Foods to Avoid With Gallstones


More than 500,000 Americans each year have their gallbladders removed because of painful gallstones. These small, hard pebbles form when cholesterol or salt deposits in the bile harden. Some people with gallstones never experience any problems. Others, however, experience painful gallbladder attacks when stones inflame or obstruct the bile duct. Gallstones can also cause obstructions and infections in the liver and pancreas. Surgery to remove the gallbladder is the most common treatment.


  • Sudden, severe pain in the abdomen or back is the most common symptom. Many also experience indigestion, nausea, vomiting and pain near the right shoulder.

Risk Factors

  • Age, obesity, rapid weight loss, a low-fiber diet, being pregnant, Crohn's disease, taking birth control pills and hormone therapy are among the most common risk factors. Women and seniors are at highest risk. Though one of the primary, controllable causes is a high-fat, low-fiber diet.

Foods to Avoid

  • Foods high in animal fat and low in fiber prevent the liver's ability to absorb bile acids and cause gallstones to form. Those who have been diagnosed with gallstones need to be especially diligent about avoiding high-fat foods and increasing their fiber intake. To prevent a painful attack or new gallstones from forming, stay away from: whole-milk dairy products; all animal fats, including butter; high-sugar sweets and carbohydrates, including all desserts, candy and ice cream; hydrogenated oils and fats found in most mayonnaises and margarines; deep-fried foods; caffeine, alcohol and carbonated beverages; artificial sweeteners, additives and colorings, and eggs.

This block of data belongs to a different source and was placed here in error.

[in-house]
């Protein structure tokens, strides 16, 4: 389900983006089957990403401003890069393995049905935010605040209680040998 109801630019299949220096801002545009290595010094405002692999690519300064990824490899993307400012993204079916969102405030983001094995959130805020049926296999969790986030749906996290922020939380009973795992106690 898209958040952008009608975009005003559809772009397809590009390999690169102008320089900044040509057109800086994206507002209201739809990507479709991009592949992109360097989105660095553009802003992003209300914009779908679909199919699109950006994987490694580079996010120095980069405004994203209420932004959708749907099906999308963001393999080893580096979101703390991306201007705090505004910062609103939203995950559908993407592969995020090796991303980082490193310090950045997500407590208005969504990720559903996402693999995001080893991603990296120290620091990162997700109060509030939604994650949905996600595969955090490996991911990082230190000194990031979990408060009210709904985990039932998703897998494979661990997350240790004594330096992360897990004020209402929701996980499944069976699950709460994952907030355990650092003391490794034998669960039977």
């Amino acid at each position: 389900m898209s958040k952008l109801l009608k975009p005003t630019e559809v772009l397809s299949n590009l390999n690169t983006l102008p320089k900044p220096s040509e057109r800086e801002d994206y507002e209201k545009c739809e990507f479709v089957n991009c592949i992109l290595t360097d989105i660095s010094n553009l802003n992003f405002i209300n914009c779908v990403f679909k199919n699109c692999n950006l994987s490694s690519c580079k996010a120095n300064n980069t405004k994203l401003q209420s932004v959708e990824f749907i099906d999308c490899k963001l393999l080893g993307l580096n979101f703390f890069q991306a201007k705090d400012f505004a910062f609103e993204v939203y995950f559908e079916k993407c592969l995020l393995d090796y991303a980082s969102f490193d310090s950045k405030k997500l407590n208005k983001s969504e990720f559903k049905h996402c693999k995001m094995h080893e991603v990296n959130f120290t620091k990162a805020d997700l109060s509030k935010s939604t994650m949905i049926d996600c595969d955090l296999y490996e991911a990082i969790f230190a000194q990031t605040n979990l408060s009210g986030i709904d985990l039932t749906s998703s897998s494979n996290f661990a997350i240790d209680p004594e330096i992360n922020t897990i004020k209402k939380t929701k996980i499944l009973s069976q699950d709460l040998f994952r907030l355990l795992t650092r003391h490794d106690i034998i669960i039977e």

Foods to Choose

  • A diet high in fiber-rich foods is one of the best ways to prevent gallstones or a painful attack. Among the best choices are: fresh fruits and vegetables, especially broccoli, spinach, carrots, beets, apples, lemons and watermelon; low-fat, low-cholesterol proteins such as turkey, chicken and fresh fish, and foods with high levels of calcium, magnesium and potassium, including baked potatoes, brown rice, yogurt and soaked or sprouted grains.

Added Insight

  • Health experts praise exercise as one of the best ways to prevent gallstones from forming. This is because in addition to regulating weight, exercise helps avoids high buildups of blood sugar, called glucose, which can lead to gallstone production.

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